A unique genre blend yields relatively good results in this latest Alien game.
Aliens: Dark Descent is, first and foremost, a pretty good idea. Take the intense Aliens licence (note the important "s" on the end, emphasising that it's the more action-oriented corner of the expansive universe) and combine it with an isometric, strategic perspective. This gives you a greater strategic overview, yes, but it also emphasises the paranoia that comes with guiding yourself and your team through Xeno-infested environments - you can see more, but you're also more nervous about when things go from manageable to really, really, really bad.
Developer Tindalos has mastered the art of offering an advanced but manageable simulation via their two Battlefleet Gothic: Armada games, but compared to managing fleets of giant spaceships in interplanetary warfare, this is a tighter, denser and more fragile set-up. There are only the Colonial Marines, and you're up against poor odds, to say the least.
Dark Descent is an original story, in the sense that the game narratively does not act, interpret or exist as an extension of existing events. A major space station orbiting the planet Lethe is mysteriously overrun by Xenomorphs, a spaceship carrying Colonial Marines is shot down and crashes on the planet's surface, you control Mako Hayes and Jonas Harper, both of whom are trying to find out how this outbreak started and what dark forces are behind it. To reveal more would be a shame, but let's just say that the story and characters are neither completely useless, but certainly don't break new narrative ground for this universe. Some might be pleased that Ridley Scott's more philosophical roots from Prometheus in particular are nowhere to be found, but the charming self-awareness of Cameron's Aliens is also conspicuous by its absence. The story, and the relationship that develops between the two main characters, exists primarily as a glorified setting for more tactical action, and even though a few intermediate scenes attempt to introduce drama here and there, it falls flat relatively quickly. It's not a disaster, but is it particularly exciting? Nope...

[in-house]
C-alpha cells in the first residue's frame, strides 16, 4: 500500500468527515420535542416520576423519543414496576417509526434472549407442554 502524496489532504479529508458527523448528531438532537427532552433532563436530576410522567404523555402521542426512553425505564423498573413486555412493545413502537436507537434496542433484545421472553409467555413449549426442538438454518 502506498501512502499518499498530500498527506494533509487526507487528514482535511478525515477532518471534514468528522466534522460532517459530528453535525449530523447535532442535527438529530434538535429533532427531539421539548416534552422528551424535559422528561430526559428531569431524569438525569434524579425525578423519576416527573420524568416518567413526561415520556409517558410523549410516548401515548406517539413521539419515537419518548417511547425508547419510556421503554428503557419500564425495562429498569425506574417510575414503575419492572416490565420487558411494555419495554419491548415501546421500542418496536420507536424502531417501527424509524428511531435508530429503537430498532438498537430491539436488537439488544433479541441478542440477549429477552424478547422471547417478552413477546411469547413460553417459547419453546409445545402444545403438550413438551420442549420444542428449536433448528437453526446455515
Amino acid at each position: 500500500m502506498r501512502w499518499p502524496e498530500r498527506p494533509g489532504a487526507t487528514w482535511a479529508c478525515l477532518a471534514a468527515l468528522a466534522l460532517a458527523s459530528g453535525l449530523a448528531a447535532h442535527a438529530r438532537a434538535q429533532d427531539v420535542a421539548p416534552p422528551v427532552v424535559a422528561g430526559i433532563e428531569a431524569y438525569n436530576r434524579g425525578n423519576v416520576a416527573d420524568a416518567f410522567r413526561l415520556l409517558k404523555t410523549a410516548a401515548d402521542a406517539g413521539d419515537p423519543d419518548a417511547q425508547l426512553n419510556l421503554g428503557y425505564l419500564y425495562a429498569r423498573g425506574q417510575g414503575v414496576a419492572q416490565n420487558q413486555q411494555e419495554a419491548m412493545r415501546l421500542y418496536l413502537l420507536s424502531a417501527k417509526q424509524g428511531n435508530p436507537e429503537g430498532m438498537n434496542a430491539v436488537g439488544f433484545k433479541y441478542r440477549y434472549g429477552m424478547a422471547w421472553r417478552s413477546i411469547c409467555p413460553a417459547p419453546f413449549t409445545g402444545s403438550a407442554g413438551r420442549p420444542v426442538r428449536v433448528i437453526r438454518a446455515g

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I don't know about you, but after the first trailer I thought we were talking about a turn-based, grid-based structure similar to Firaxis' XCOM game, but that's not what Aliens: Dark Descent is at all. In fact, it's a full-on action game from an isometric perspective, where you control up to five individual units as a group by moving them from position-to-position. This is far more intuitive with a mouse, and as far as I can tell you can't just move them with an analogue stick on a controller or use the WASD keys on a keyboard. As they move, you can light up in different directions with the group's flashlights, place turrets or make other strategic choices. They also shoot as they move.
This basically means that you're a sort of tactical high command, observing the battle from a more appropriate isometric angle, and then moving your team systematically through each lane. You can always use slow-motion to chain together various tactical decisions and watch the outcome unfold, but the idea of Dark Descent's gameplay loop is that you issue orders rather than being the one pulling the trigger.